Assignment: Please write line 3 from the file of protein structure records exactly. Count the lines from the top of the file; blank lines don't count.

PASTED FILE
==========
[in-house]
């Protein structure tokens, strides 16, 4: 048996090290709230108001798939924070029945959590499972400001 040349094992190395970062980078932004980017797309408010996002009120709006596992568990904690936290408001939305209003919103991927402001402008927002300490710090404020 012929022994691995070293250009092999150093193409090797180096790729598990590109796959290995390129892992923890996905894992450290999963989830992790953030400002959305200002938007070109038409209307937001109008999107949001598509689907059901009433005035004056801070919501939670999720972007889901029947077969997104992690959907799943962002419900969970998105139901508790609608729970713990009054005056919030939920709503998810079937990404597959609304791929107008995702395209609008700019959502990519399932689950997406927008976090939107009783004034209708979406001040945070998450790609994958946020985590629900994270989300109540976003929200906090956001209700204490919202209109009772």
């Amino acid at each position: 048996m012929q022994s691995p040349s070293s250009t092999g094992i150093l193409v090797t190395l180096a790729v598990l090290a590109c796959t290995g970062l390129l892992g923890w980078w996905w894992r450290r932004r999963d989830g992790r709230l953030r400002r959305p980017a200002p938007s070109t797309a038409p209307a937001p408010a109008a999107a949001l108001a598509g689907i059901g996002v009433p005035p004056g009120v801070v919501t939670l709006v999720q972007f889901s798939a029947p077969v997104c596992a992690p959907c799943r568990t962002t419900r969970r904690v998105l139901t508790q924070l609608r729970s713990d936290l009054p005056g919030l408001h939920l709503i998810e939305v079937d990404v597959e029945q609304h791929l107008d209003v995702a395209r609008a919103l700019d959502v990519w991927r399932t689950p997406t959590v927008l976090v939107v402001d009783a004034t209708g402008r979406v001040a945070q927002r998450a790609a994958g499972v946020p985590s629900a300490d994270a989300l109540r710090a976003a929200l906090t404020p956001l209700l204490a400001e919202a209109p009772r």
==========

């Amino acid at each position: 048996m012929q022994s691995p040349s070293s250009t092999g094992i150093l193409v090797t190395l180096a790729v598990l090290a590109c796959t290995g970062l390129l892992g923890w980078w996905w894992r450290r932004r999963d989830g992790r709230l953030r400002r959305p980017a200002p938007s070109t797309a038409p209307a937001p408010a109008a999107a949001l108001a598509g689907i059901g996002v009433p005035p004056g009120v801070v919501t939670l709006v999720q972007f889901s798939a029947p077969v997104c596992a992690p959907c799943r568990t962002t419900r969970r904690v998105l139901t508790q924070l609608r729970s713990d936290l009054p005056g919030l408001h939920l709503i998810e939305v079937d990404v597959e029945q609304h791929l107008d209003v995702a395209r609008a919103l700019d959502v990519w991927r399932t689950p997406t959590v927008l976090v939107v402001d009783a004034t209708g402008r979406v001040a945070q927002r998450a790609a994958g499972v946020p985590s629900a300490d994270a989300l109540r710090a976003a929200l906090t404020p956001l209700l204490a400001e919202a209109p009772r």